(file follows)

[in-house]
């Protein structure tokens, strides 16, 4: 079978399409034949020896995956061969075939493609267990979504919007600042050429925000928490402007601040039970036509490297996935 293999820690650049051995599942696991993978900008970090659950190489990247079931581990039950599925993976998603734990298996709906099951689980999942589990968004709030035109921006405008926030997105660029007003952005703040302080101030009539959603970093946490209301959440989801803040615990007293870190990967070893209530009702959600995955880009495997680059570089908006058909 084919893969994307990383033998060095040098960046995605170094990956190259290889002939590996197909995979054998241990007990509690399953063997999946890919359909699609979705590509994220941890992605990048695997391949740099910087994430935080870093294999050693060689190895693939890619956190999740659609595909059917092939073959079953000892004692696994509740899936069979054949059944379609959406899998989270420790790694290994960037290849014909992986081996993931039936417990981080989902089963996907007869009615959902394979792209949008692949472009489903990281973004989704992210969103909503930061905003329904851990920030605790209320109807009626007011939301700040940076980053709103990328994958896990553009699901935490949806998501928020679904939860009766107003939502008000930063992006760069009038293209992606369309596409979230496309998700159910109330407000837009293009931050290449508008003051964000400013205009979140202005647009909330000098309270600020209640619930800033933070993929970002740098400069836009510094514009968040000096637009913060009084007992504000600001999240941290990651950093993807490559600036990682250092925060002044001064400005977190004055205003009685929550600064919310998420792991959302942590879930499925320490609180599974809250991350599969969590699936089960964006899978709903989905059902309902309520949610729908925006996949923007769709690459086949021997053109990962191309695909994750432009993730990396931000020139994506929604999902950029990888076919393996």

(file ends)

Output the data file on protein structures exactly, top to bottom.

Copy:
[in-house]
């Protein structure tokens, strides 16, 4: 079978399409034949020896995956061969075939493609267990979504919007600042050429925000928490402007601040039970036509490297996935 293999820690650049051995599942696991993978900008970090659950190489990247079931581990039950599925993976998603734990298996709906099951689980999942589990968004709030035109921006405008926030997105660029007003952005703040302080101030009539959603970093946490209301959440989801803040615990007293870190990967070893209530009702959600995955880009495997680059570089908006058909 084919893969994307990383033998060095040098960046995605170094990956190259290889002939590996197909995979054998241990007990509690399953063997999946890919359909699609979705590509994220941890992605990048695997391949740099910087994430935080870093294999050693060689190895693939890619956190999740659609595909059917092939073959079953000892004692696994509740899936069979054949059944379609959406899998989270420790790694290994960037290849014909992986081996993931039936417990981080989902089963996907007869009615959902394979792209949008692949472009489903990281973004989704992210969103909503930061905003329904851990920030605790209320109807009626007011939301700040940076980053709103990328994958896990553009699901935490949806998501928020679904939860009766107003939502008000930063992006760069009038293209992606369309596409979230496309998700159910109330407000837009293009931050290449508008003051964000400013205009979140202005647009909330000098309270600020209640619930800033933070993929970002740098400069836009510094514009968040000096637009913060009084007992504000600001999240941290990651950093993807490559600036990682250092925060002044001064400005977190004055205003009685929550600064919310998420792991959302942590879930499925320490609180599974809250991350599969969590699936089960964006899978709903989905059902309902309520949610729908925006996949923007769709690459086949021997053109990962191309695909994750432009993730990396931000020139994506929604999902950029990888076919393996």